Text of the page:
Nothing's changed since then, well, other than the Jazz picking up their team option for this season and Carroll fine-tuning his shot and continuing to fling his body around in practices, scrimmages and games like his job depends on it.
Allen thinks his 6-foot-8 friend might've gotten disheartened in Memphis playing behind up-and-comers Rudy Gay and O.J. Mayo. The Grizzlies' guard is convinced his rookie became determined to work harder after that and again after Denver cut him last December.
"He learned from his situation and I'm glad he's blossomed on the other end," Allen said.
He paused slightly and flashed a slight grin in the pregame interview. "With all that said, I'm going to bust his (behind) tonight every chance I get."
Sure enough, the professor's elbow ended up smacking his pupil's tooth into the back of his mouth that night in Memphis. Carroll suffered a mild concussion and required oral surgery to repair the damage.
"It had to be Tony Allen of all people. It's just how he plays. You know that. Physical. Kind of dirty," Carroll said, almost admiringly. "Man, he's wild. But he does what his team needs. He (is) a good dude … got a good heart."
And a wicked elbow.
But Allen is one heckuva mentor when he's on your side.
Now Carroll hopes to continue emulating his style with the Jazz.
"You need those type of guys on every team — guys who will get out there, get dirty and hustle, get them extra possession," Carroll said. "In the end you know it's true, every extra possession you get is good for the team. You've got to know your role and that's my role on this team."
Still, Carroll was given the challenge to work on his outside shot to become "more valuable." Not surprisingly, he spent hours punching the clock in the gym to become a more accurate 3-point threat, hoping to continue finding playing time after filling an important role as a temporary starter during the Jazz's playoff run last spring.
Working his way back into a starting position is a goal. For now, he simply hopes to earn a relevant role behind starting small forward Marvin Williams.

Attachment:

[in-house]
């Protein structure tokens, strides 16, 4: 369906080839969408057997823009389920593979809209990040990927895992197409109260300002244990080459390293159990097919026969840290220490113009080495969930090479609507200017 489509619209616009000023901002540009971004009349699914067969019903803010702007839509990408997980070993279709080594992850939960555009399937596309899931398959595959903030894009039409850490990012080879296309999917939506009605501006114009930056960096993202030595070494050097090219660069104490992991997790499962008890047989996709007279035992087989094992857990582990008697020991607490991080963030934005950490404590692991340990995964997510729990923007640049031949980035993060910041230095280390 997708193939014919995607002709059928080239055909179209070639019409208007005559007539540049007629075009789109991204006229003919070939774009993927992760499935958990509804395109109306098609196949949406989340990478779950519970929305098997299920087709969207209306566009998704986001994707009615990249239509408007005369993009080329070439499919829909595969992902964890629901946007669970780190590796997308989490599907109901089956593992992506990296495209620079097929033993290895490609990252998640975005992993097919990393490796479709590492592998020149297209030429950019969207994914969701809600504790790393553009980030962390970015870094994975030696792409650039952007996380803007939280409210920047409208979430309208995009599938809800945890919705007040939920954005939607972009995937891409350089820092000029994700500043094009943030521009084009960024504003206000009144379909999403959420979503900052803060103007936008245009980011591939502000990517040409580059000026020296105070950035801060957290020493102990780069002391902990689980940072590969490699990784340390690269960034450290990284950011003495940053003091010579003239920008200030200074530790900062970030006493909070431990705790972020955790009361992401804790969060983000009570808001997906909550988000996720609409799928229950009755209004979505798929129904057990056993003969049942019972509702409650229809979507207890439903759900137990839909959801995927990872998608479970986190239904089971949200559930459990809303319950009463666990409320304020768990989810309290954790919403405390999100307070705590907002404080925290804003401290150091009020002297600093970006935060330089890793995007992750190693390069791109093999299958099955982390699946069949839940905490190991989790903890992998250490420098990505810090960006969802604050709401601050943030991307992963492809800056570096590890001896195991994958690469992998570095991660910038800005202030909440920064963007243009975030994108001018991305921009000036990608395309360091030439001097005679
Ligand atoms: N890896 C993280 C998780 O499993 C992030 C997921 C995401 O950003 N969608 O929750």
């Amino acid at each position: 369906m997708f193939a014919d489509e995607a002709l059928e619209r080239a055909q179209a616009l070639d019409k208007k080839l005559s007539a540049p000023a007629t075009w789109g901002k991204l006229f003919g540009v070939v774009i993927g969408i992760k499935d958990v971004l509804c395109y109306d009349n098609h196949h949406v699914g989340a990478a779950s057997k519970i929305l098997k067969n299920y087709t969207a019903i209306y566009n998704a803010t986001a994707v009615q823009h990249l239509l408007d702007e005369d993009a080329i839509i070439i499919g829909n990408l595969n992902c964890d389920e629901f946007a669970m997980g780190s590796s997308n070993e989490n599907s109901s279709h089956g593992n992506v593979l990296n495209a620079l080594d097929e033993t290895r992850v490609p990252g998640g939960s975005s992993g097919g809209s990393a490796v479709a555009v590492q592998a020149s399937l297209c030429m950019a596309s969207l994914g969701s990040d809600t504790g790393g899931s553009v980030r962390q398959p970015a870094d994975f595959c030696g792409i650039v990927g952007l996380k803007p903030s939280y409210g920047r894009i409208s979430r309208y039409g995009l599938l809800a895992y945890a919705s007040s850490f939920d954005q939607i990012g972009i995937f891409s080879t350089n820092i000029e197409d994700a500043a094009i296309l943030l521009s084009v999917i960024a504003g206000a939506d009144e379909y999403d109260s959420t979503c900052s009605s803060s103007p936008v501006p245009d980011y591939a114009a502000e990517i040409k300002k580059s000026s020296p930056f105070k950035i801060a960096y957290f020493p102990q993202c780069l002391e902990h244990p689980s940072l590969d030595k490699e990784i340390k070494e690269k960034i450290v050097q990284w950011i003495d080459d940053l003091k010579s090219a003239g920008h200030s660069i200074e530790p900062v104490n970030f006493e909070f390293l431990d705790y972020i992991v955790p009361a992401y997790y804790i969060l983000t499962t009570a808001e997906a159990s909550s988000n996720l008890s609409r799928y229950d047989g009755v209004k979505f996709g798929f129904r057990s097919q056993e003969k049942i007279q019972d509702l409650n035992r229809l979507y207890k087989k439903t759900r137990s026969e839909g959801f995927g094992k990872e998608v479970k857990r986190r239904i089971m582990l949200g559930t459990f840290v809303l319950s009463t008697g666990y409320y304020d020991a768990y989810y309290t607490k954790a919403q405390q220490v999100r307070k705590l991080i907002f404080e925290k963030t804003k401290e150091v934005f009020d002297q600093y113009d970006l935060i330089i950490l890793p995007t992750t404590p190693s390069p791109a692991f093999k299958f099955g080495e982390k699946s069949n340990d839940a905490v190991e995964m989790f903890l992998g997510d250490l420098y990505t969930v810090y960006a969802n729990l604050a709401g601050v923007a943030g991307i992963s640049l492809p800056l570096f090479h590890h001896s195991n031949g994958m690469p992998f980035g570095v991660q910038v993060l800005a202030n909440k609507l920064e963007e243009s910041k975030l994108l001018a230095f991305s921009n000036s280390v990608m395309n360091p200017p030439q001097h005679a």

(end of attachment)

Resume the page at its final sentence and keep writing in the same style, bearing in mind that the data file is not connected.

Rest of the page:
"I've always been a team player and I always will," Carroll said. "I'm one of them guys who's a nitty-gritty guy, a blue-collar guy who's going to grind every day."
Carroll has many more characteristics. He is an antagonizing trash-talker who believes, "Once I get them whining to the ref, I know I'm doing my job." He's physical and relentless on the court, but also appreciative and spiritual off the court.
Both of the Alabama-raised Carroll's parents are ministers. That religious background comes through often when he tweets to fans that he's "Blessed" and encourages them to "Stay Positive." Those attitudes have helped him handle personal challenges, including dealing with a rare liver disease that might eventually require a transplant. He was also once shot in the ankle during a nightclub fight in Columbia, Mo., in college.
"Every day, I pick up the basketball and come out here and play and run up and down the court, and then you've got some people that have no legs and can't even get up out of the bed," Carroll said, reflecting on his spirituality.
"I'm just blessed for every moment … so that's why I just say every day I'm blessed," he added. "I just like to give credit to God because without God I wouldn't be here."
A heaven-bent, humble hard worker with happening hair.
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